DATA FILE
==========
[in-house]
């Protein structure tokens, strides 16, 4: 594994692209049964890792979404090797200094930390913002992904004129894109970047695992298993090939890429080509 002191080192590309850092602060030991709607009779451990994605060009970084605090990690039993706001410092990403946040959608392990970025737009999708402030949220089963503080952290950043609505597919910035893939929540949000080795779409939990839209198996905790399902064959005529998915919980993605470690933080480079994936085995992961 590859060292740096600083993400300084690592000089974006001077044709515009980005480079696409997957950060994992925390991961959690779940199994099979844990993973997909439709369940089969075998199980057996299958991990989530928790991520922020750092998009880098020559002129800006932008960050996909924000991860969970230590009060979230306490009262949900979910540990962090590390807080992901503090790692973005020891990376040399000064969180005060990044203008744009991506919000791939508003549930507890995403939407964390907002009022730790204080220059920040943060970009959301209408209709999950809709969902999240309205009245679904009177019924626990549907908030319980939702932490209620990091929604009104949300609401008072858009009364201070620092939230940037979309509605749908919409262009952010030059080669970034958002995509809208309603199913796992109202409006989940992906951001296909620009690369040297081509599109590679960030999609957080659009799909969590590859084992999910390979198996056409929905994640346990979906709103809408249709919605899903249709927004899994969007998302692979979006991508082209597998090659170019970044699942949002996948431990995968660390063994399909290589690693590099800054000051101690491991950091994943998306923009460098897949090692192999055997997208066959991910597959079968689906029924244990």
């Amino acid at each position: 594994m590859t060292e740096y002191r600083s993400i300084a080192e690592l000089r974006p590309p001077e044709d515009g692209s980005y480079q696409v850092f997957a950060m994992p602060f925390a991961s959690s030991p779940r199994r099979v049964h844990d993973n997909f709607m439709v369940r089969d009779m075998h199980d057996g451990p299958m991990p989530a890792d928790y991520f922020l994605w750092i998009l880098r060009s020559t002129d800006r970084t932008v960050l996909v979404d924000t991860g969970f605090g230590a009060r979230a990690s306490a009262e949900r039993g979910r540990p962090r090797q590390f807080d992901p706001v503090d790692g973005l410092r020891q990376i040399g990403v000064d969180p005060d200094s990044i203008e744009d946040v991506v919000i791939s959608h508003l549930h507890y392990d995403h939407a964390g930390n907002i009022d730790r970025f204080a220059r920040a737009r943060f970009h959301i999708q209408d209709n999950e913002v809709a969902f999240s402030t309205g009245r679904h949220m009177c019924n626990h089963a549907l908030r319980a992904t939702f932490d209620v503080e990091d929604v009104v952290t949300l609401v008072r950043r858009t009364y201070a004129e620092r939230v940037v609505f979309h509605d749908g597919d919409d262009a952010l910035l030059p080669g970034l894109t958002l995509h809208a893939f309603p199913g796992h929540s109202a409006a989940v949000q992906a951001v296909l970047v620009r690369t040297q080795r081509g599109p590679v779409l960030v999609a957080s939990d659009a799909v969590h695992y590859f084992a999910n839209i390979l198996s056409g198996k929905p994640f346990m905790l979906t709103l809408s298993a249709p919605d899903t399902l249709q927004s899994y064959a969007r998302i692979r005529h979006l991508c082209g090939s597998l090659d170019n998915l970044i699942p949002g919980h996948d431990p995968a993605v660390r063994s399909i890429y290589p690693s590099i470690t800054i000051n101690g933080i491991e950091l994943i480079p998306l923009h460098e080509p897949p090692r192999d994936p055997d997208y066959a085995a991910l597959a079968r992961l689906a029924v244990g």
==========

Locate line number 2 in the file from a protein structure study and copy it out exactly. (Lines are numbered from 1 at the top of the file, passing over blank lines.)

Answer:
């Protein structure tokens, strides 16, 4: 594994692209049964890792979404090797200094930390913002992904004129894109970047695992298993090939890429080509 002191080192590309850092602060030991709607009779451990994605060009970084605090990690039993706001410092990403946040959608392990970025737009999708402030949220089963503080952290950043609505597919910035893939929540949000080795779409939990839209198996905790399902064959005529998915919980993605470690933080480079994936085995992961 590859060292740096600083993400300084690592000089974006001077044709515009980005480079696409997957950060994992925390991961959690779940199994099979844990993973997909439709369940089969075998199980057996299958991990989530928790991520922020750092998009880098020559002129800006932008960050996909924000991860969970230590009060979230306490009262949900979910540990962090590390807080992901503090790692973005020891990376040399000064969180005060990044203008744009991506919000791939508003549930507890995403939407964390907002009022730790204080220059920040943060970009959301209408209709999950809709969902999240309205009245679904009177019924626990549907908030319980939702932490209620990091929604009104949300609401008072858009009364201070620092939230940037979309509605749908919409262009952010030059080669970034958002995509809208309603199913796992109202409006989940992906951001296909620009690369040297081509599109590679960030999609957080659009799909969590590859084992999910390979198996056409929905994640346990979906709103809408249709919605899903249709927004899994969007998302692979979006991508082209597998090659170019970044699942949002996948431990995968660390063994399909290589690693590099800054000051101690491991950091994943998306923009460098897949090692192999055997997208066959991910597959079968689906029924244990």